From dreaming of possibilities one moment, to hard hitting reality the next. As much as I wanted to stay positive, I told myself that the trip was a waste of time. Without the fast pace of the A race to pull me along, I knew that my goal was not achievable or realistic. I had lost the race two days before I even got anywhere near the startline. After a long chat with the coach, we tried to put an optimistic spin on things. There was still much to race for. Firstly, it would be a good race to win, and a Northern Irish record was still up for grabs. I tried to turn my mindset around. Honestly though, I was annoyed, or rather perhaps more frustrated, that I would not get a chance to prove how fit I was on a world stage, in front of the watching athletic elite.

I had the splits all planned out. I still had to believe that if we went through halfway in under 14.10 pace, there might still be a chance of picking it up in the second half. I knew if I was to do that, I would have to run the majority of the second half on my own, without any assistance. As we came round to the end of the first lap, the clock read 70 seconds high. Damnit, the pacemaker was already two seconds down on the expected 68 second pace. I tried not to panic, maybe he will pick it up over the next few laps. The second lap was another 70 and then a 69. As I sat right behind him in second, I was staring at the clock every 200m. We were miles off my splits. I would not break 28 minutes tonight. My head went down. What am I doing here? The question repeated itself over and over in my mind. As we passed halfway in 14.16, I wanted nothing more than just to finish the race. I could not have cared less about what time I was running nor who was passing me by. I still don’t know what my official time crossing the line was. I believe it was around the 29.15 mark but honestly, it could have been 30.15 and I would still feel the same. I crossed the finish line caught up in a sense of regret and disappointment. I knew that I had not performed to my physical best, hampered by my negative mental attitude, a thought that annoyed me even further. As I took off my spikes, I faced the prospect of a long journey home alone.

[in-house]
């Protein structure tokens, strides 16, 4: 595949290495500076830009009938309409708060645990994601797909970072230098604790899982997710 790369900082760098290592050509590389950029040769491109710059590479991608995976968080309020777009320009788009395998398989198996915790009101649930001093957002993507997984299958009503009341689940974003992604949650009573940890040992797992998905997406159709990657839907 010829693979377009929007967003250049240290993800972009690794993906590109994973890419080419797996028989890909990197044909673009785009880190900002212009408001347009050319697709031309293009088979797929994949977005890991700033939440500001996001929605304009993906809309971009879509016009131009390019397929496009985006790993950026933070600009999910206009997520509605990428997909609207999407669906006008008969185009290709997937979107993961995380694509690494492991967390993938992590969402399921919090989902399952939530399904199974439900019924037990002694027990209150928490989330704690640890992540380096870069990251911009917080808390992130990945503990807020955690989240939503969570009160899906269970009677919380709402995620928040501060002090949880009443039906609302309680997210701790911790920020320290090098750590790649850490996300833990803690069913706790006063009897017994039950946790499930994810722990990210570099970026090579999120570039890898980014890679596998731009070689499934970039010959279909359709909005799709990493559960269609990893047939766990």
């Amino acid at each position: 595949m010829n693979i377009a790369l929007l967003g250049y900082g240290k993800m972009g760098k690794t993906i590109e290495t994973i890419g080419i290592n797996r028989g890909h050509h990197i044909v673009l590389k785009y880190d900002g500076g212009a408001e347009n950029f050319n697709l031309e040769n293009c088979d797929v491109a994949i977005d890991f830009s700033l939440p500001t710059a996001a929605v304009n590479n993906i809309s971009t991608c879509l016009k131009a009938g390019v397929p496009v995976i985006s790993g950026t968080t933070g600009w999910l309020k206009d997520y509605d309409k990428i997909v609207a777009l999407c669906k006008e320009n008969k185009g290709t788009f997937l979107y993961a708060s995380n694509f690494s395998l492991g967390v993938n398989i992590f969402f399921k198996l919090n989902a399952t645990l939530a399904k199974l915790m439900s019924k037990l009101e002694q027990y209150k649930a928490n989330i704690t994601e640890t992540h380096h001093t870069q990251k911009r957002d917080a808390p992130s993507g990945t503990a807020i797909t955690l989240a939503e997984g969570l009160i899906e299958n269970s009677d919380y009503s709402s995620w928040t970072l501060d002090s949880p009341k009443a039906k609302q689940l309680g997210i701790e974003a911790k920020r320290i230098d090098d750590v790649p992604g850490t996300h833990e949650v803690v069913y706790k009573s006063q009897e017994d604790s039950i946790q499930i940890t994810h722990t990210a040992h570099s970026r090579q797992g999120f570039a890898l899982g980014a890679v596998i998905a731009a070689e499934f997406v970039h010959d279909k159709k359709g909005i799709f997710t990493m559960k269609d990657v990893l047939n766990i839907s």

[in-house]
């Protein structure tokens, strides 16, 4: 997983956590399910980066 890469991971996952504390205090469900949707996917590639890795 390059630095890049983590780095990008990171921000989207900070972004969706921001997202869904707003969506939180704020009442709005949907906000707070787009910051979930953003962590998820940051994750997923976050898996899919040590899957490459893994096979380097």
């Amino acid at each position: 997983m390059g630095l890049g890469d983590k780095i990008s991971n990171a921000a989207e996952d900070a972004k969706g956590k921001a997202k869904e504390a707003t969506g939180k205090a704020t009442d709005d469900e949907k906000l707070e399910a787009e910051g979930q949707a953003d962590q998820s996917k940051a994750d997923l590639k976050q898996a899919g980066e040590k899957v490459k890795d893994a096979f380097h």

The race video can be found at the following link:

And that is where I am now. Very rarely in running do I through in the towel. Never before have I had a race where I was so fed up with running and so glad to just simply complete the required number of laps. You always read in books about how running is a certain percentage physical and an another portion mental, but never have I noticed it so acutely. I know I was not in the right frame of mind for racing, once I found out that I was not to be in the A race. The question now is, where do I go from here? And there really is only one option. To race again, and soon. I know I am fit, fitter than I have ever been in my life. I now just have to find a race in which I can prove it to everyone else. One positive to take from Stanford, is that I have returned home injury free, something that could not be said last year. At least with my body still in one piece, I will have the chance to race again on another day

The take home message for me this month is simple. No matter what the distance, you are never going to run your best when your mind is not prepared. I was ready to race something special in Stanford but things were not to be. It would be easy to find an excuse. To say, perhaps it was jetlag, or perhaps it was because the race was so late at night or even that I was not fit enough. In reality, I know that the most likely reason is simply that I was not ready mentally. It is easy to overthink running, to start questioning training, to slip off the rails. But then I remember, one bad race does not define an athlete. And if I go smash a qualifying time in my next race, Stanford will long be forgotten. For now, however, the pain and embarrassment is still raw. I am keen to bounce back and prove my fitness. Next year, I don’t want to be able to give them the option of putting me in the B race. And in order to do that, the only way is to keep training and keep racing. For that is the only place where real answers can be found.

From Resus to Rio